x Abu Dhabi, UAEWednesday 17 January 2018

Triathlete loses his fight for life

The Australian triathlete Mark Pringle, who was the victim of a suspected hit and run incident last month, has died.

The Australian triathlete Mark Pringle with his wife, Jennifer.
The Australian triathlete Mark Pringle with his wife, Jennifer.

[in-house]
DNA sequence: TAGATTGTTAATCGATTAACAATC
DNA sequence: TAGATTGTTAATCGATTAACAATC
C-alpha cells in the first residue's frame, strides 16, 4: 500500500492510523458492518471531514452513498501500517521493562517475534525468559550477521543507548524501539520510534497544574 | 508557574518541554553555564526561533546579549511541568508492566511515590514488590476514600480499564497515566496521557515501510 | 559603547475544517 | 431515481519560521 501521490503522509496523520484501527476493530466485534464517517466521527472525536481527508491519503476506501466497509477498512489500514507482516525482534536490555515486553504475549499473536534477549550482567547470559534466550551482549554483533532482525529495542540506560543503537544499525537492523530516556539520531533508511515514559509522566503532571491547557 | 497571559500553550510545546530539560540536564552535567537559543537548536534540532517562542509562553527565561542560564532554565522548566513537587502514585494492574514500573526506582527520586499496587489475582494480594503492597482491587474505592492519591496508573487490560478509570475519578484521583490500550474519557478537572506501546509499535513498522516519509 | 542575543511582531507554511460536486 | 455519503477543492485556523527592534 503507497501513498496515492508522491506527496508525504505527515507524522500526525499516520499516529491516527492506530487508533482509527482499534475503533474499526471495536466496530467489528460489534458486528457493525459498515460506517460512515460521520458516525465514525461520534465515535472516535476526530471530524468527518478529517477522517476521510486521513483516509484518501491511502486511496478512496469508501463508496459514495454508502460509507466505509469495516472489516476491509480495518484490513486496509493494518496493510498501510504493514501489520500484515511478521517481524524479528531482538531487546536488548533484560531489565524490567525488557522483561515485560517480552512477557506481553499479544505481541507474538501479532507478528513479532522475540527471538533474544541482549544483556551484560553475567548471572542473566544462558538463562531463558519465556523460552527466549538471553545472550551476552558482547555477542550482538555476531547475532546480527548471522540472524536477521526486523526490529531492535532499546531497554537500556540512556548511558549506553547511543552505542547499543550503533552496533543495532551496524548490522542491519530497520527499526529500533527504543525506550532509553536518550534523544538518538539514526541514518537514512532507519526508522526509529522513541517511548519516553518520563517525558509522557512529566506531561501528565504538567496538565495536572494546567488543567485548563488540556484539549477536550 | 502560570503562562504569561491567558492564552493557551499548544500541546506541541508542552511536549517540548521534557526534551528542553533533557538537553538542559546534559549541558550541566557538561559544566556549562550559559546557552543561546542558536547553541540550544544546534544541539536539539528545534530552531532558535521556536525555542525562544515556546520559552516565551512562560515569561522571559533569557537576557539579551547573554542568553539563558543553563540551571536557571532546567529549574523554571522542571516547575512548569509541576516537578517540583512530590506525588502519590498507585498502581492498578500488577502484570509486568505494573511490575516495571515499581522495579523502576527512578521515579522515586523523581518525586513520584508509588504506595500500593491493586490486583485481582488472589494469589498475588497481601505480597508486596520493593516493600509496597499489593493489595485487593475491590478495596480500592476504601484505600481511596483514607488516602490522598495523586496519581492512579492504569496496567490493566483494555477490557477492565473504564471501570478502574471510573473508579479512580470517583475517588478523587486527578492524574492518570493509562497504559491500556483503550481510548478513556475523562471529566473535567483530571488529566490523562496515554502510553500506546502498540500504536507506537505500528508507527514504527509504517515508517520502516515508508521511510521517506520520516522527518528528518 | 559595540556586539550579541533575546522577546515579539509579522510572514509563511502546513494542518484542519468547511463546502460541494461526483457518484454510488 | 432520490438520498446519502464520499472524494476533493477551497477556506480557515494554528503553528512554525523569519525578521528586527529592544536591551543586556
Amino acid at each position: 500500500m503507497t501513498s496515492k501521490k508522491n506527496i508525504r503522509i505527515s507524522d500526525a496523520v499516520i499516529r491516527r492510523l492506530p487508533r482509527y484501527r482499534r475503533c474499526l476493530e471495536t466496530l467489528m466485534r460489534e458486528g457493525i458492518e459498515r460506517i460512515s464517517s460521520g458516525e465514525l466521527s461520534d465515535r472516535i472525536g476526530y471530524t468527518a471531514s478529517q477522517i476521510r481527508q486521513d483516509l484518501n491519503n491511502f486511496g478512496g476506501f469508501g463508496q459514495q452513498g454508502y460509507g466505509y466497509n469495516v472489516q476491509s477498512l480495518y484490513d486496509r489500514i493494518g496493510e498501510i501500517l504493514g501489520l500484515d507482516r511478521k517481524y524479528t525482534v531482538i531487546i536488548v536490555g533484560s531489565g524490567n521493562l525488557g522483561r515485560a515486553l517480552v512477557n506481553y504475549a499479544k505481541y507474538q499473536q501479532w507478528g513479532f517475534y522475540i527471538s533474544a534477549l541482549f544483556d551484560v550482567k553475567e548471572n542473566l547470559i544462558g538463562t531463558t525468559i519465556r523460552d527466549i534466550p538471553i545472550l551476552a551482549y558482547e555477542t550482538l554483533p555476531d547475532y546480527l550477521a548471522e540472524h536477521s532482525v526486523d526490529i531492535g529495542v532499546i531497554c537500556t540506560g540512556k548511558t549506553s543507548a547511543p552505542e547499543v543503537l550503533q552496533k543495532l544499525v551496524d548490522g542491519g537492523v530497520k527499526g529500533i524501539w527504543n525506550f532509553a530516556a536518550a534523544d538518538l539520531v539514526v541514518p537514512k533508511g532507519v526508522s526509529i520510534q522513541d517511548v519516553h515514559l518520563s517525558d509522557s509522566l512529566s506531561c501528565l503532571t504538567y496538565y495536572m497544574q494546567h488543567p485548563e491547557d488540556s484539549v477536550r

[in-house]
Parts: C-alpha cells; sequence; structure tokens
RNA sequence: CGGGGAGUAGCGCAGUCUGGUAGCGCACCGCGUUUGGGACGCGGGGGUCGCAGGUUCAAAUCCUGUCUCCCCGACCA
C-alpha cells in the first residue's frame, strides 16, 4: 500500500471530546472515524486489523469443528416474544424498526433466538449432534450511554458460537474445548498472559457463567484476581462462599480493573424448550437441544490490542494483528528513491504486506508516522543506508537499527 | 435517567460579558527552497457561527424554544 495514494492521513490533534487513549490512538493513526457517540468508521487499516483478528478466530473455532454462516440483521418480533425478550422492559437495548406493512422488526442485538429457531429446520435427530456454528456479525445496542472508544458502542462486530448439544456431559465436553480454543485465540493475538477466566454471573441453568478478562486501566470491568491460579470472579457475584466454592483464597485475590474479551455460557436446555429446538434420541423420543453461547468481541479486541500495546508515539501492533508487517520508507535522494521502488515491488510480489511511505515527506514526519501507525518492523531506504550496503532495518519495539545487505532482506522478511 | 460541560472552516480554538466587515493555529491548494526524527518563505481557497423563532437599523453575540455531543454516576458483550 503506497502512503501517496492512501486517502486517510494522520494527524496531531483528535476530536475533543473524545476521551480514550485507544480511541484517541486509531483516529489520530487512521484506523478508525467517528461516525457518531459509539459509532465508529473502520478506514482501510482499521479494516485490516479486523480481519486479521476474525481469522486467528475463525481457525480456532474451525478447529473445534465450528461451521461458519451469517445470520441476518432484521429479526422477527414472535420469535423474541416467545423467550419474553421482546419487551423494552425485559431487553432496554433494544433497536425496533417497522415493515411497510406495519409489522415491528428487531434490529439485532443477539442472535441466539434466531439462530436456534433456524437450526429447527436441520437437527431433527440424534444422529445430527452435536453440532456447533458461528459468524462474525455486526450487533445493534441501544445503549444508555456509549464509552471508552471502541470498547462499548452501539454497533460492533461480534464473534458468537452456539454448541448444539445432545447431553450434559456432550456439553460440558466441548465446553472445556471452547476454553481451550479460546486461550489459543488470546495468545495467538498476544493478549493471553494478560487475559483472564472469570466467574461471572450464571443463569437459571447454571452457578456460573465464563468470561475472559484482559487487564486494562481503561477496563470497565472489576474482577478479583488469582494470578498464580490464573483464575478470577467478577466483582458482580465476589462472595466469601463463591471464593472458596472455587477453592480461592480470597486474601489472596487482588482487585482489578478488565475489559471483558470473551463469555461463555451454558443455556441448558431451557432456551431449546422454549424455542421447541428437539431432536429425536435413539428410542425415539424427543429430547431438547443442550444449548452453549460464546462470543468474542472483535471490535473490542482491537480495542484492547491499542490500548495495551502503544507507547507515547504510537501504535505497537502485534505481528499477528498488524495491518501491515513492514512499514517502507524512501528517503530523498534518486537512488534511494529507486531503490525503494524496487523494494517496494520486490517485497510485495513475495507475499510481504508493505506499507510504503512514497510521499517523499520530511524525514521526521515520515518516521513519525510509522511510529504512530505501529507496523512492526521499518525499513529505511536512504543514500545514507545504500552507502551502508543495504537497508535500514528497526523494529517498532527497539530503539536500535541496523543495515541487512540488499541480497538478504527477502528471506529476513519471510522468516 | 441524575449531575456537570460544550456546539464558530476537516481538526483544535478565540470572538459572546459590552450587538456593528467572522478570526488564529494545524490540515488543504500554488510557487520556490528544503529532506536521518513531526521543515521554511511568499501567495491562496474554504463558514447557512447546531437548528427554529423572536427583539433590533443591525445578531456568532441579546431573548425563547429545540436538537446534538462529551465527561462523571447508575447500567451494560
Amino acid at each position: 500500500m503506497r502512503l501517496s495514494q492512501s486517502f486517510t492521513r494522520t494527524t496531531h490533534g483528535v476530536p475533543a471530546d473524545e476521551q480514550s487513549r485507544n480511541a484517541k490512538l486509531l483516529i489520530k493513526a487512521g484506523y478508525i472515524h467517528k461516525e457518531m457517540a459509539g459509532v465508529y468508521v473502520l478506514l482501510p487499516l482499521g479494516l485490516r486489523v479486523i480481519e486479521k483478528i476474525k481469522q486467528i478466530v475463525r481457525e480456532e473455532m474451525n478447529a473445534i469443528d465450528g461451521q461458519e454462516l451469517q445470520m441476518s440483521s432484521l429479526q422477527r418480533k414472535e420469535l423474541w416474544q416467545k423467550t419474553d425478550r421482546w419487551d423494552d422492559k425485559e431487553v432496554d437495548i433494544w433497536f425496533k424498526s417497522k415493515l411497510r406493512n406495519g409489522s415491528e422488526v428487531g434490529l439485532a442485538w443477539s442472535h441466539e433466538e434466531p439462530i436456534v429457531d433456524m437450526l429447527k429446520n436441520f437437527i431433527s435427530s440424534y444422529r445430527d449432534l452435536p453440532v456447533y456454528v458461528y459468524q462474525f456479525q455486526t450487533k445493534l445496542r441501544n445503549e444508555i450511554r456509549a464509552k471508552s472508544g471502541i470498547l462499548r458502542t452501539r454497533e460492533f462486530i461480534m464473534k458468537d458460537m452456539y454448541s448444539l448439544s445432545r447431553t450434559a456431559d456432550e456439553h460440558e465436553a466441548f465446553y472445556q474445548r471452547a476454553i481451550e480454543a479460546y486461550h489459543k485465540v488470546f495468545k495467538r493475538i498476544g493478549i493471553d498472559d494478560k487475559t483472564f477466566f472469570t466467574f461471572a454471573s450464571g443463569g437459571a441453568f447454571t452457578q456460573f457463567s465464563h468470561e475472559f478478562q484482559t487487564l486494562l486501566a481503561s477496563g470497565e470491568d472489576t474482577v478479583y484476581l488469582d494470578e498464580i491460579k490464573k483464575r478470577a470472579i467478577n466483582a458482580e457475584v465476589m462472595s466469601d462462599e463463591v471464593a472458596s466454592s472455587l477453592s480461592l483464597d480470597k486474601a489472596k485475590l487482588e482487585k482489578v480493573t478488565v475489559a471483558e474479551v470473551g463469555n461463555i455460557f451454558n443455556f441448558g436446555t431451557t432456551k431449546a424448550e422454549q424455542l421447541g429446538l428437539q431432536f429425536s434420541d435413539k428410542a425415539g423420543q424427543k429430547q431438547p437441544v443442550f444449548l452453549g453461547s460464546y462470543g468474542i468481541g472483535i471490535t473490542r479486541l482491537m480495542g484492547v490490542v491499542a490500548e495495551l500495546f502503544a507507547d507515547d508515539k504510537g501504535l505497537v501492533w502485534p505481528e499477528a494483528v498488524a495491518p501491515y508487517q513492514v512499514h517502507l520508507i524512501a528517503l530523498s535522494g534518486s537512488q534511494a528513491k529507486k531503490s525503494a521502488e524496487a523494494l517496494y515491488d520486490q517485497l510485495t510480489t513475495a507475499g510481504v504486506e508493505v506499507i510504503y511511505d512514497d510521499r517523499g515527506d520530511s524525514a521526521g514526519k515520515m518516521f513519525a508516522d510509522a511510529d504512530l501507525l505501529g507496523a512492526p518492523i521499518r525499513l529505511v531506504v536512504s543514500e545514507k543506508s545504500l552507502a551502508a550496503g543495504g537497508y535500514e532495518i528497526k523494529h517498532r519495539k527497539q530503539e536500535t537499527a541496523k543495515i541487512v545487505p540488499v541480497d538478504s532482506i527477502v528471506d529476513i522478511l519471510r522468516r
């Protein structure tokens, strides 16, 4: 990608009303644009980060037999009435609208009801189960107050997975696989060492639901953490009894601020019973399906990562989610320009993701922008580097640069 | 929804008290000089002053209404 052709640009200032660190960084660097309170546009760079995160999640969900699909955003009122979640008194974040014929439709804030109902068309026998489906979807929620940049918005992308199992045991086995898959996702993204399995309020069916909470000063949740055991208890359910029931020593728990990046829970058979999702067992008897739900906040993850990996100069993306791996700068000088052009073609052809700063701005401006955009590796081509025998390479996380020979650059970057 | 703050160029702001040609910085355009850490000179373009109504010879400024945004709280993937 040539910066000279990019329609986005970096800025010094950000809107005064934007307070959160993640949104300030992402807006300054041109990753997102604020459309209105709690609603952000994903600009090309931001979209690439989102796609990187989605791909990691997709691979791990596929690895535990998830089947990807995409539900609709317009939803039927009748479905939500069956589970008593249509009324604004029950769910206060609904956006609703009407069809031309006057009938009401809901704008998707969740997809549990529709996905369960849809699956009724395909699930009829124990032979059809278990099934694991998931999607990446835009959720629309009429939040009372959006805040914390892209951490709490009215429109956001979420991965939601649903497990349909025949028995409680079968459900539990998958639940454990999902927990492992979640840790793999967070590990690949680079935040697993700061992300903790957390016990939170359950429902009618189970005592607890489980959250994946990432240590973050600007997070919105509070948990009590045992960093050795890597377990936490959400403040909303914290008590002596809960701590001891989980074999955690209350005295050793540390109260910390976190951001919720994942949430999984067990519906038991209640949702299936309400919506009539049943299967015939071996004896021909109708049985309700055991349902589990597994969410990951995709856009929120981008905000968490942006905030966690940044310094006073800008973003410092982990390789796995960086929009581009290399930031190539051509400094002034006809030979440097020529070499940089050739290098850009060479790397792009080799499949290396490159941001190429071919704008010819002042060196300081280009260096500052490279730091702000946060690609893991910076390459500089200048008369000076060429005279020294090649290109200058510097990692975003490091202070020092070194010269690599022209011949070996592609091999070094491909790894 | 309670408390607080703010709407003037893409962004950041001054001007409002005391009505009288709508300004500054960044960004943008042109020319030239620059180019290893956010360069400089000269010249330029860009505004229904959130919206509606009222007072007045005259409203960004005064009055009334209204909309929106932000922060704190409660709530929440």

ABU DHABI // The Australian triathlete Mark Pringle has died, just over five weeks after he was the victim of a suspected hit-and-run incident while out training. Pringle's wife, Jennifer, was yesterday "inconsolable" after the husband she called "Superman" lost his battle for survival in which he amazed doctors who had originally given him just 24 hours to live. "His true inner strength is the real reason this man fought as long as he did," said Mrs Pringle. Pringle, 50, is believed to have been hit by a passing vehicle during a three-hour ride on the morning of July 24. He suffered head injuries and had been in a medically induced coma in Mafraq Hospital. His wife was called to the hospital on Saturday. Doctors told her his blood pressure had dropped dramatically and gave him 24 to 48 hours to live. Mrs Pringle was at his bedside when he died on Sunday. Pringle arrived in Abu Dhabi a year ago and coached at Al Raha International School. He won 33 triathlons - which comprise swimming, cycling and running - including the Australian title during a decade-long career. "His fit body became his prison," said Mrs Pringle, who also teaches at the school. "He kept outliving the doctors' expectations. His peak physical condition is the thing which helped him fight for this long. "Mark died doing something he loved. In his professional career he won many races but he never lost the love of cycling as a hobby and he loved teaching others. "Mark loved the Emirates and embraced and enjoyed learning about the culture. "If Mark's outlook on life enhanced anyone who met him to strive to be the best they can be, then he would like to be remembered that way." Mrs Pringle has been inundated with cards and sympathy from pupils and their parents. She asked people who were thinking of sending flowers to instead contribute to a memorial fund that is being set up in her husband's memory. Mrs Pringle, 45, said: "He's been here for such a short time but made such an impact on so many people. I've been overwhelmed by people's support and reactions, from the school to the embassy and, of course, the kids. I am so grateful to the staff at Mafraq Hospital and at the school." Jackie Subkhi, a friend and colleague of Mrs Pringle, said: "Mark was so well loved here in the community and at the school. "He achieved a great deal in the short time he was here and will be so sadly missed by so many people. It's such a tragic end to the life of a man who had so much to give." Wayne Macinnis, the principal, said: "Most of the children were aware that he had been involved in an accident but a lot had hoped and expected that he would pull through. A lot of the children will probably be shocked that he has passed. "He was a very popular person. He was a very lucky guy in the sense that he was able to do for a living the thing he loved the most - sharing his sports knowledge with a new generation. "He helped make our community a more pleasant and enjoyable place to live. "Although he had only been at the school for a year, he made a tremendous impression on all those people whose lives he touched. He will be very sadly missed." The school is to hold a candlelit memorial for Pringle on Thursday at 7.30pm. His wife has asked everyone planning to attend to wear clothes which they knew "Mr Mark" to have worn - his trademark flip-flops, baseball cap, surf shorts and T-shirt. Mrs Pringle will make a speech celebrating her husband's life before friends, colleagues and pupils pay their respects. A plaque will be unveiled and there are plans to rename the school's swimming pool the Pringle Pool. Pringle was the swimming director for the Australian triathlon team at the 2000 Olympic Games in Sydney. He took part in his first triathlon in 1981 and competed professionally until 1993. In Abu Dhabi, he established Triathlon Middle East, with which he hoped to encourage people to become involved in the sport. Several witnesses have volunteered information to help the police investigation into the accident. Mrs Pringle, who was in Australia when it happened, urged others to come forward to help establish what happened to Pringle. "I'm sure there are more people out there who know something, however insignificant they may think it is," she said. Abu Dhabi Police were unavailable for comment yesterday. A police report blamed the accident on "non-judgement of road users". Mrs Pringle appealed to other cyclists to follow her husband's motto and "train safe". She told him to "be careful" before every bike ride, even though she knew he would never do anything to endanger himself or that of those riding with him. "It's the only day I'd never said it to him," she said. "His motto was 'train safe', and now people know why." Witnesses have reported seeing Pringle on the side of Khaleej al Arabi Road, cycling towards Abu Dhabi International Airport, at about 5.30am on the day of the incident. Julie Hall, one of two cyclists riding with Pringle, said witness statements could be key to establishing what happened. He had been riding a couple of minutes behind Ms Hall and Clint Theil. At first, Ms Hall, a sports coach based in Dubai, said she thought nothing of the delay, as Mr Pringle often stayed behind to help other riders or take photographs. But she eventually realised something was wrong and then the pair were approached by a driver who claimed to have seen Pringle laid out on the roadside. Ms Hall travelled with Mr Pringle in the ambulance to hospital. "One minute [Mark] was there and the next he wasn't," Ms Hall said. "It really makes you reflect on life. I'm still in shock. He was always such a kind and thoughtful man, which makes this tragedy even greater."